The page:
Scots universities told to drop entry grades for poor students

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Scottish universities must go further in relaxing their entry requirements for students from poorer areas, the country’s higher education tsar has said.

Professor Sir Peter Scott said universities should be “bolder” and “more radical” in dropping the level of grades needed by young people from deprived areas.

The Commissioner for Fair Access, who was appointed by Nicola Sturgeon a year ago, has been tasked with making it easier for poorer students to go to university.

The Scottish Government wants 20 per cent of new entrants to universities and colleges to come from the most deprived parts of Scotland by 2030.

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Figures for 2015-16 show that 14 per cent of full-time degree entrants to university were from the nation’s most deprived areas, an increase of only 0.1 per cent on the previous year.

In his first annual report, Sir Peter makes 23 recommendations with the aim of speeding up progress, including a call for universities to lower their entry requirements still further.

The document cites research by the Sutton Trust showing that reducing entry standards by two grades could lead to a 50 per cent rise in applicants who were formerly eligible for free school meals.

“Making lower offers to applicants from deprived backgrounds is not ‘dumbing down’ entry standards,” his report argues.

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“Not all applicants have the same advantages, in terms of family support or school experience. Making the same offer to everyone is not only unfair; it fails to identify students with the greatest potential.

“Universities need to make much bolder use of contextual admissions.”

Sir Peter also said ministers should consider increasing the number of funded places in higher education to help boost access for poorer students.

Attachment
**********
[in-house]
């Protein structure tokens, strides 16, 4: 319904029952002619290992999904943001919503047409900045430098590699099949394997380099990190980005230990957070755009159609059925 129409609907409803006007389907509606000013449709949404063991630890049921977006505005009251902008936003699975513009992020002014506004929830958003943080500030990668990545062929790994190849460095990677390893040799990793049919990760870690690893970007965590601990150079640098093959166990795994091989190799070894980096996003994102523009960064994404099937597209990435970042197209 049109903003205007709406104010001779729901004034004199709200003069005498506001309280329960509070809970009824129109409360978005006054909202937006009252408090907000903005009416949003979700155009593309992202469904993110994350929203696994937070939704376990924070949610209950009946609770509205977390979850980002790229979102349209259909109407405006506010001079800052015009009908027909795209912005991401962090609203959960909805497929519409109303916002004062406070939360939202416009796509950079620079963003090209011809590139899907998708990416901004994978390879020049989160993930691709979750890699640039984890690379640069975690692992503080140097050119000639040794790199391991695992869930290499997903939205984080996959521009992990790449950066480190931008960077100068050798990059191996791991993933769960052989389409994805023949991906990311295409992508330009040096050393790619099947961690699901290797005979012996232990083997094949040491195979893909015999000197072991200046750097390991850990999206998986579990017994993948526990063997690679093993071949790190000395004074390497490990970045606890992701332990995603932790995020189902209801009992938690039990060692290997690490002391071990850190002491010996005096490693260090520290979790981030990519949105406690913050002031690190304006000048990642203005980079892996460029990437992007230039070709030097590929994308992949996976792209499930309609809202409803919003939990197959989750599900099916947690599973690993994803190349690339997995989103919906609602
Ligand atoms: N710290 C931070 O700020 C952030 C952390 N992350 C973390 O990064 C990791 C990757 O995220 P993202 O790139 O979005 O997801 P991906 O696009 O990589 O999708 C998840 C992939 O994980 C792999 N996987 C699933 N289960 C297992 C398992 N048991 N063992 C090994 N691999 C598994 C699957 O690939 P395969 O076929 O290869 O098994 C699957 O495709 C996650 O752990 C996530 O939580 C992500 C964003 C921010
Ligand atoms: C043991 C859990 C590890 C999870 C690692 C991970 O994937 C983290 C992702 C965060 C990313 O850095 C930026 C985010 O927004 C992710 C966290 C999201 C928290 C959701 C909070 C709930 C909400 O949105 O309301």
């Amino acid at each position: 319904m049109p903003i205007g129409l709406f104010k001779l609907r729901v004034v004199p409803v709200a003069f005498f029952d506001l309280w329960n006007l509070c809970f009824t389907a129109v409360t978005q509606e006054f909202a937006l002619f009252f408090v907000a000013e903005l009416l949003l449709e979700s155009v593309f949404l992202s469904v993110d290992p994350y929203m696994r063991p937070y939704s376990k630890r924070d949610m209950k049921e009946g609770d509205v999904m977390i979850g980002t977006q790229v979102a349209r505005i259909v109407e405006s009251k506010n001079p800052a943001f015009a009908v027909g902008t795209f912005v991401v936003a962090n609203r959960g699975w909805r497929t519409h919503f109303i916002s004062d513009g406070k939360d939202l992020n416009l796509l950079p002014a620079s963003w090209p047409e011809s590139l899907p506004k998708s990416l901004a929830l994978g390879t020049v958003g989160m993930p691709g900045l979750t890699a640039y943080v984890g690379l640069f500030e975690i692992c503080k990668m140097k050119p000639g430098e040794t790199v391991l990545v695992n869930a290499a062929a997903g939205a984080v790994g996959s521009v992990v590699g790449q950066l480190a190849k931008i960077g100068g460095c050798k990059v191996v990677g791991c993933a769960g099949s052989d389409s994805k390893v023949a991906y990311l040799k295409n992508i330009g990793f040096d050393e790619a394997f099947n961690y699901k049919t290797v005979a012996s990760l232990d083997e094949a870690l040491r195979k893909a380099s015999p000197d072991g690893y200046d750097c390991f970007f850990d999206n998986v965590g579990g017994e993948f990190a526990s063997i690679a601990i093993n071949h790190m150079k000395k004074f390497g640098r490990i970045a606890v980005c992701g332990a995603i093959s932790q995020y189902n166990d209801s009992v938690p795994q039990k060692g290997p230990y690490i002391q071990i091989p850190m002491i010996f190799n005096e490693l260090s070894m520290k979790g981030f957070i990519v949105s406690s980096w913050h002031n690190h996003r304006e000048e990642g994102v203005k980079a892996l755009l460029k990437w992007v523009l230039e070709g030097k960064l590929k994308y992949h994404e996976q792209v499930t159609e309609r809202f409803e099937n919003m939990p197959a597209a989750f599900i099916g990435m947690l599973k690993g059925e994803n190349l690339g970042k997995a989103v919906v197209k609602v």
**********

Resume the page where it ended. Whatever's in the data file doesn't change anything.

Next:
Increasing the total number of funded places for all students would help to address fears that some are being “displaced” by deprived applicants, he argued.

The report was welcomed by student leaders, with NUS Scotland vice president for education Jodie Waite suggesting that progress had been “too slow”.

She added: “The current rigid approach to entry requirements ignores the varying disadvantages faced by students from different backgrounds, forcing students to be judged on a level playing field despite the individual barriers they face.”

A spokesman for Universities Scotland said institutions around the country were committed to “levelling the playing field” for students from disadvantaged areas.

“If this can be achieved...without limiting opportunities for kids from middle-class families, many of whom will have had to work hard at school to get their grades, we would be supportive,” he added.

Higher Education Minister Shirley-Anne Somerville said the Scottish Government would consider Sir Peter’s recommendations “carefully”.

She added: “Every child, no matter their background, should have an equal chance of going on to higher education.

“Progress is being made, with latest figures showing that a record number of students from the 20 per cent most deprived areas in Scotland successfully gained a place at university in 2017. But we want to go further, faster.”